Rebuilding Trust in Your Communications – A Case Study About the Michigan 2020 Census

Mistrust is one of the biggest challenges that communicators face. Recent political and social issues, combined with the misinformation and myths that can accompany them, have left communicators facing publics that are both critical and circumspect. But rebuilding trust can be possible by using the right mix of media, messages and messengers.

MCCI’s Rich Donley, APR, and Michelle Franzen Martin recently showed our Chapter and IABC Detroit how to break down barriers and help rebuild trust in your communications by sharing their experience with Michigan Nonprofit Association’s 2020 census campaign. The multi-year census campaign, which targeted historically undercounted populations across the state, received a 2021 IABC Gold Quill award of merit and a 2021 PRSA Award of Excellence (Silver Anvil finalist).

This work began in 2017 to overcome mistrust.

Taking a Step Back

MCCI started with the understanding that the census has missed disproportionate numbers of people from historically undercounted populations. This includes ethnic/minority populations, immigrants, families with young children, senior citizens, those living in poverty, people in rural communities or those who are experiencing homelessness. When it comes to the census:

  • There’s a general distrust of government
    • A question on the census about U.S. citizenship was a huge concern for many people in the historically undercounted populations due to fears of deportation
  • There are confidentiality and privacy concerns
    • Moreover, 2020 was the first time the census was available online
  • There was a lot at stake, as Michigan stood to lose millions of dollars in federal support for programs that use census data

MCCI, in partnership with MNA, began this campaign by conducting primary and secondary research, both formal and informal to understand barriers, attitudes and motivators surrounding the census. Their key learnings were:

  • It’s more than just urban centers (Detroit/metro areas); there also needs to be a focus on rural communities. This means reaching people where they are, and being hyper-focused and community-centric in outreach (quality over quantity).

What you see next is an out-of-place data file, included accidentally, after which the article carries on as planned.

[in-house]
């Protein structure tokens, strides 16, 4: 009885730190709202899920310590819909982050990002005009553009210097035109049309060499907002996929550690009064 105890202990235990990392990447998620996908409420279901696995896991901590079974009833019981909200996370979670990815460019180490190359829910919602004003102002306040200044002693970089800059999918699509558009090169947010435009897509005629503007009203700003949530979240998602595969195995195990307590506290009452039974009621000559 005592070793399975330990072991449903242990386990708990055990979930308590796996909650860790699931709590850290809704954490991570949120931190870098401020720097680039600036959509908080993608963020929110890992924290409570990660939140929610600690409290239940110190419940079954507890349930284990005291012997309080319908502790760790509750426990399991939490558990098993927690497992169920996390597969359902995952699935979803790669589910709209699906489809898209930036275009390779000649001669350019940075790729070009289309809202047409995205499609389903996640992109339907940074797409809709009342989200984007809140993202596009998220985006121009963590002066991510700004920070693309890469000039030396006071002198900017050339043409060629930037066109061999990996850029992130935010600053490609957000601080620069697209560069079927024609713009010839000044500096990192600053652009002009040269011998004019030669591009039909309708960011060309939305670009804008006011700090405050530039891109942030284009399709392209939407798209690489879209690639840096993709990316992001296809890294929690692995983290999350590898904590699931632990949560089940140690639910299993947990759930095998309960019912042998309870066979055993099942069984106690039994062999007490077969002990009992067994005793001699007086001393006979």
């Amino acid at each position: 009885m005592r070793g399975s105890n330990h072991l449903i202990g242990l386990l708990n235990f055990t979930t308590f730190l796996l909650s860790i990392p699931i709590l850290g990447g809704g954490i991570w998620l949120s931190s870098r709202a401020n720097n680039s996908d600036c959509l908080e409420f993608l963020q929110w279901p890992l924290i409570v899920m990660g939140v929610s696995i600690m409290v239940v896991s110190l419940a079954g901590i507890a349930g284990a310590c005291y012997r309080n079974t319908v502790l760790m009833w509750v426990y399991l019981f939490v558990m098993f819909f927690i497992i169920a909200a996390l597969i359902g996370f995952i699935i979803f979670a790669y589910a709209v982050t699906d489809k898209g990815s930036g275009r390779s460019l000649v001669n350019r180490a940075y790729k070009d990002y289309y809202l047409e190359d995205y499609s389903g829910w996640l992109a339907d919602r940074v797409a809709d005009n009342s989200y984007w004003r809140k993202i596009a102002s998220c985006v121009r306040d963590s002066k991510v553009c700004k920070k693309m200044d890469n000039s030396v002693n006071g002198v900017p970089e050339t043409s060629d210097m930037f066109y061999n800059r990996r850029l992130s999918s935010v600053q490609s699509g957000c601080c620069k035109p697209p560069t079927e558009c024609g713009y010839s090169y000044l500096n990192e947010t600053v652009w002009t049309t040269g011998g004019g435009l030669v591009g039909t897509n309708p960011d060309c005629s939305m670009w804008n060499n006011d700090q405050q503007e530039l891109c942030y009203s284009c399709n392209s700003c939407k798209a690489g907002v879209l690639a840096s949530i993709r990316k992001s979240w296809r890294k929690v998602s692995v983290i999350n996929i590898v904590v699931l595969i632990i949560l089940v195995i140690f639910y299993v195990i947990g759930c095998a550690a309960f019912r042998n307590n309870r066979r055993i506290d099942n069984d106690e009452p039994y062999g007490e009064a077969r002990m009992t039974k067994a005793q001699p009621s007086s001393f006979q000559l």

• Helping people understand the census’ purpose, the content itself and the process of filling out the census would increase participation but only if it were believable via clear and concrete messaging. This led the agency to list the questions from the census on a microsite to increase transparency.
  • Marginalized communities depend on nonprofits as a trusted messenger and advocate in their lives.

Fully Integrated Campaign

My biggest takeaway was the integrated approach required in reaching all the key audiences. MCCI targeted Michiganders in countless different ways across the PESO model. Particularly educating, engaging and empowering messengers, aka advocates, who could help reach audiences who had previously mistrusted the overall census process.

Key Takeaways

MCCI noted that, “despite a world disrupted and rampant with mis- and disinformation, you can earn trust and break down barriers through the medium, the messages and the messengers, just like this campaign.” Key takeaways included:

  • Reach people where they are
    • At their level/understanding
    • Right time. Right placement
  • Be authentic
    • In words and actions
  • Make your messengers part of the process
    • Let them educate and empower you
  • Take a step back to move forward

And ultimately, Michigan was the first state in the country to reach its self-response rate! Check out the full case study on MCCI’s website for additional information.

As always, thank you to those who attended. We hope you can join us for our upcoming events.

Megan Bonelli (formerly Peterson) is an account supervisor at Stratacomm and a Detroit PRSA board member.